As a candidate, Newsom did not embrace a specific framework to achieve the promise. But State Sen. Scott Wiener (D) from Newsom’s home city of San Francisco is out with a new version of sweeping housing legislation that failed last year as SB-827 but has now been reformulated (and renamed SB-50) in ways that should address some of critics’ concerns about displacement of existing renters.
Support the More HOMES Act to solve the California housing crisis
Senate Bill 50, the California More HOMES Act, will help end the housing crisis, protect existing renters from displacement, and reduce climate pollution.
Become a community co-sponsor of the More HOMES Act
Why We Need More HOMES NOW
In dozens of California communities, including our own, the housing crisis is jeopardizing our engines of economic and social progress.
The result: Skyrocketing homelessness; low-income families struggling with housing costs; teachers, police officers, nurses, and other vital service providers commuting long hours in spirit-breaking traffic; businesses struggling to attract workers; and the acrid pollution that clogs our air, sickens our children, and exacerbates climate change.
Senate Bill 50, the More HOMES Act, gives us new tools for the rapid production of new housing in and around our cities and transportation hubs. It reforms our zoning codes to allow the types of housing we need. It provides powerful incentives for cities struggling with the housing crisis. And it includes strong protections for renters that make sure we can have responsible development without displacement.
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See what others are saying
California legislators introduced SB 50, a far reaching state challenge to exclusionary zoning laws. Sponsored by Bay Area State Senators Nancy Skinner and Scott Wiener along with other legislators, the More HOMES bill is already on a roll.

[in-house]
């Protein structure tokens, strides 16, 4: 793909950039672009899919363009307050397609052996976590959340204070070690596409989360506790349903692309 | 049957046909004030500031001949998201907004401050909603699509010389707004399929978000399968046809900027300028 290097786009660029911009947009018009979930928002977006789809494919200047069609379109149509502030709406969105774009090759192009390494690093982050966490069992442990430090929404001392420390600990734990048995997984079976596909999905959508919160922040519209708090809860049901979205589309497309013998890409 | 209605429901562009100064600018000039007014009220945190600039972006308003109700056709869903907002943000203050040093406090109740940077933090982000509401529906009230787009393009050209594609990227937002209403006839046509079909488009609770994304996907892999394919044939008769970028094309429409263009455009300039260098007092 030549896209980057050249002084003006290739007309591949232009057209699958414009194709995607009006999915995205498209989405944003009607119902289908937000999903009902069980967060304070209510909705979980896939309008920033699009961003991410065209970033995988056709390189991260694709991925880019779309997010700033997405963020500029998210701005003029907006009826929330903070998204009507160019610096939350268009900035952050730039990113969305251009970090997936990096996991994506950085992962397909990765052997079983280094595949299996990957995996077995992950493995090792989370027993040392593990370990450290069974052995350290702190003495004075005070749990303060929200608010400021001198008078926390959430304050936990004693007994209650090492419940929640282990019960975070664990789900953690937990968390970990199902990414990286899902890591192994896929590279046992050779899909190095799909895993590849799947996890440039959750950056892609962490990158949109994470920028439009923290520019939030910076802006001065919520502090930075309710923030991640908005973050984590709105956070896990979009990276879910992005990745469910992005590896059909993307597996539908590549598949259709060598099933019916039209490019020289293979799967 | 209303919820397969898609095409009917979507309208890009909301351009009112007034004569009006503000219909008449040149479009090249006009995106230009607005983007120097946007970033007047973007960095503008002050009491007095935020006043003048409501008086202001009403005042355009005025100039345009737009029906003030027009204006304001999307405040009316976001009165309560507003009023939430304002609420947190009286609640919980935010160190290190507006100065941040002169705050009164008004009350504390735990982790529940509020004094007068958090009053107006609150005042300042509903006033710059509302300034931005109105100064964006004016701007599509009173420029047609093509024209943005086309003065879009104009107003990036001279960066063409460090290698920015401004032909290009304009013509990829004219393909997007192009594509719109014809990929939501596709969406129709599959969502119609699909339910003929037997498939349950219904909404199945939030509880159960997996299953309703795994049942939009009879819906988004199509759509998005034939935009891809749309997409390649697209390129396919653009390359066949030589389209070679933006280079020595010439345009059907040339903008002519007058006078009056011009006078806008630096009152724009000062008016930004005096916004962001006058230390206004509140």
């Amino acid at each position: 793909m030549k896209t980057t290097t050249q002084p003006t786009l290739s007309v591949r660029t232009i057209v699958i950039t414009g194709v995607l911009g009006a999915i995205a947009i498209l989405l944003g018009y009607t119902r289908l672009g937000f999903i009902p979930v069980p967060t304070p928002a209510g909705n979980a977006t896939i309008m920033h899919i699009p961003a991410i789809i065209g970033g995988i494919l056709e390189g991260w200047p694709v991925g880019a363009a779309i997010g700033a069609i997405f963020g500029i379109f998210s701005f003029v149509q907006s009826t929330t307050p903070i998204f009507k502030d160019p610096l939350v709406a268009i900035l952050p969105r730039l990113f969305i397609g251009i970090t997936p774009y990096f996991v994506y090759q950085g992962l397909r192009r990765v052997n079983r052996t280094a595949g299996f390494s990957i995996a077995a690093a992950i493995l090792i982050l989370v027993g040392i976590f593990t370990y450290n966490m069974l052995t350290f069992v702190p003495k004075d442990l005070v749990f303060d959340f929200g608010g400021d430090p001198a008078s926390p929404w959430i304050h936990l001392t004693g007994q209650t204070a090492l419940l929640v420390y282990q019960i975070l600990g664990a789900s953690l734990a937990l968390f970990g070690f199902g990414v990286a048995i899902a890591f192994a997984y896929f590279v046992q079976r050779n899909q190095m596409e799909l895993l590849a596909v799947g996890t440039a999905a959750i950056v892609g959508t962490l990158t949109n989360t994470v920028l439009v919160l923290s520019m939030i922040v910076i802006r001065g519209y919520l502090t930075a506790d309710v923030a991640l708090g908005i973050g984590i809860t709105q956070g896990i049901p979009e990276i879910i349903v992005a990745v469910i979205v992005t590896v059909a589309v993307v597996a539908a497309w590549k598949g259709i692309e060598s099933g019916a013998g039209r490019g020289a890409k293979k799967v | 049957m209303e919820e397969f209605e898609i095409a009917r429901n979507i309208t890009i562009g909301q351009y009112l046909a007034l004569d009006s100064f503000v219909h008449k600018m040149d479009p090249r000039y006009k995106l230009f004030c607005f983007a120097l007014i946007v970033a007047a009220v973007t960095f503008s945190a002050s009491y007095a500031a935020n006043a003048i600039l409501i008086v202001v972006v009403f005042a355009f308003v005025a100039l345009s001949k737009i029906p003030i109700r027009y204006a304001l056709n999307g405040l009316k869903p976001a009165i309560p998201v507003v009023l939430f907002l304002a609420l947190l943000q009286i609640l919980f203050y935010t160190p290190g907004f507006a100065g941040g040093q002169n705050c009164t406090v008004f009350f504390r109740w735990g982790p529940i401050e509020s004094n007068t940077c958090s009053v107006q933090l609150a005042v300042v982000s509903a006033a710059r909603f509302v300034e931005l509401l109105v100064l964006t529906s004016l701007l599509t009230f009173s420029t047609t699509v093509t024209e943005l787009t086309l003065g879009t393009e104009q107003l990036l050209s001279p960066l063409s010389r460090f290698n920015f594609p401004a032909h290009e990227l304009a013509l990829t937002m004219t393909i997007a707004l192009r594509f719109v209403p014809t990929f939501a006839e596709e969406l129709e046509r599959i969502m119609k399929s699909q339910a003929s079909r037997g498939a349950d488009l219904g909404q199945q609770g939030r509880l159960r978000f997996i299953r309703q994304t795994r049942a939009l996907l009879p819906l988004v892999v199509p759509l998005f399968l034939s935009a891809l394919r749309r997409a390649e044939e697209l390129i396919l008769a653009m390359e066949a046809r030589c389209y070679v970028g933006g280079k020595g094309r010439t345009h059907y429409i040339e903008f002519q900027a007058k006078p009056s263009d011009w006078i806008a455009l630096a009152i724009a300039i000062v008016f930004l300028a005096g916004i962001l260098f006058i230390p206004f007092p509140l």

Here’s how the More HOMES Act Helps Solve California’s Housing Crisis
What's the status of SB 50 now?
Building more homes
Senate bill 50 will enable cities to to rapidly approve new, infill housing near existing transit stations. This can include everything from duplexes to modest five-story apartments.
Protecting Existing Renters
More HOMES enacts aggressive protections for existing renters against displacement and eviction. More HOMES ensures new housing development takes place without spurring displacement in our communities, including protections against demolishing renter-occupied buildings.
Protecting at-risk communities
More HOMES includes provisions that ensure at-risk communities are rightfully protected from displacement and gentrification, while delivering the economic and other benefits of expanded housing and transit choices.
Building more mixed-income housing
More HOMES will result in more economically integrated neighborhoods across the state. By incentivizing the development of mixed-income housing, we can give low-income Californians access to the same services and amenities enjoyed by wealthier residents.
Preserving local government control
Under the More HOMES Act, all housing projects will still be subject to environmental review, as well as existing labor and employment standards for new construction. Local development fees, community engagement processes, and architectural design review will remain as-is.
Want more information?
For more information on how the More HOMES Act will mean more housing, opportunity, mobility, and equity for Californians, plus a full list of current endorsers, co-authors, and supporters, please click here.
How can I help?
We’re glad you asked! Our movement grows every day, and it will take all of us working together to pass meaningful housing reforms. Click here to sign up to volunteer in your community.